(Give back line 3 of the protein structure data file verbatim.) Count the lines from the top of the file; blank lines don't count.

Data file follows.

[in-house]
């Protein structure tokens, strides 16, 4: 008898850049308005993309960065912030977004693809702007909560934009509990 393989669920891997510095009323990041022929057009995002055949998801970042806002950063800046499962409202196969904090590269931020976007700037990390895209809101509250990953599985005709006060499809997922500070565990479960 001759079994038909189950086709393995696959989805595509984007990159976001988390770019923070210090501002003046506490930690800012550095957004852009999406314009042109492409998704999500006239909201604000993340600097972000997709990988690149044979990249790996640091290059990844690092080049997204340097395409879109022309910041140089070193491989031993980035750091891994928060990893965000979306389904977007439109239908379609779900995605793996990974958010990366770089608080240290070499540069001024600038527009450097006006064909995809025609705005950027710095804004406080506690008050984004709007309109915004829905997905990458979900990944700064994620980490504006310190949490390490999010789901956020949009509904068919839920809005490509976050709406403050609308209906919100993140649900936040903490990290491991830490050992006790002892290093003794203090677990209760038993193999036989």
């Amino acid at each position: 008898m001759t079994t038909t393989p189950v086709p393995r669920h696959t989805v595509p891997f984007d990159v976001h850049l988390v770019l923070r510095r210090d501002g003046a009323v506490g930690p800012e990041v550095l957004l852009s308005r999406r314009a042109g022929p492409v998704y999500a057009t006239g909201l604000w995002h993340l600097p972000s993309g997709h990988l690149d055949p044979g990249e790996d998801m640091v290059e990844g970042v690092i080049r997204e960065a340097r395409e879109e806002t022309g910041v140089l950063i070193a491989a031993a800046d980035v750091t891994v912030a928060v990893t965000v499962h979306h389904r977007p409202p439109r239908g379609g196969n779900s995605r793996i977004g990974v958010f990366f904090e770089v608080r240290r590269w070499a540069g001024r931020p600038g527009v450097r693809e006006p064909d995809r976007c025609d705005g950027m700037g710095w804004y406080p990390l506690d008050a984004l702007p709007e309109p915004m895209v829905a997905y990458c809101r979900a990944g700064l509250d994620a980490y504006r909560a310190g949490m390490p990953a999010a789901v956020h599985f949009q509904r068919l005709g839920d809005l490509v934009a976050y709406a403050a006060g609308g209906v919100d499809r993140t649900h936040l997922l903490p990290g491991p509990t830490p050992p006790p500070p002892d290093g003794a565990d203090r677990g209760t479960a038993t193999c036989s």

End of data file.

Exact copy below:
């Amino acid at each position: 008898m001759t079994t038909t393989p189950v086709p393995r669920h696959t989805v595509p891997f984007d990159v976001h850049l988390v770019l923070r510095r210090d501002g003046a009323v506490g930690p800012e990041v550095l957004l852009s308005r999406r314009a042109g022929p492409v998704y999500a057009t006239g909201l604000w995002h993340l600097p972000s993309g997709h990988l690149d055949p044979g990249e790996d998801m640091v290059e990844g970042v690092i080049r997204e960065a340097r395409e879109e806002t022309g910041v140089l950063i070193a491989a031993a800046d980035v750091t891994v912030a928060v990893t965000v499962h979306h389904r977007p409202p439109r239908g379609g196969n779900s995605r793996i977004g990974v958010f990366f904090e770089v608080r240290r590269w070499a540069g001024r931020p600038g527009v450097r693809e006006p064909d995809r976007c025609d705005g950027m700037g710095w804004y406080p990390l506690d008050a984004l702007p709007e309109p915004m895209v829905a997905y990458c809101r979900a990944g700064l509250d994620a980490y504006r909560a310190g949490m390490p990953a999010a789901v956020h599985f949009q509904r068919l005709g839920d809005l490509v934009a976050y709406a403050a006060g609308g209906v919100d499809r993140t649900h936040l997922l903490p990290g491991p509990t830490p050992p006790p500070p002892d290093g003794a565990d203090r677990g209760t479960a038993t193999c036989s």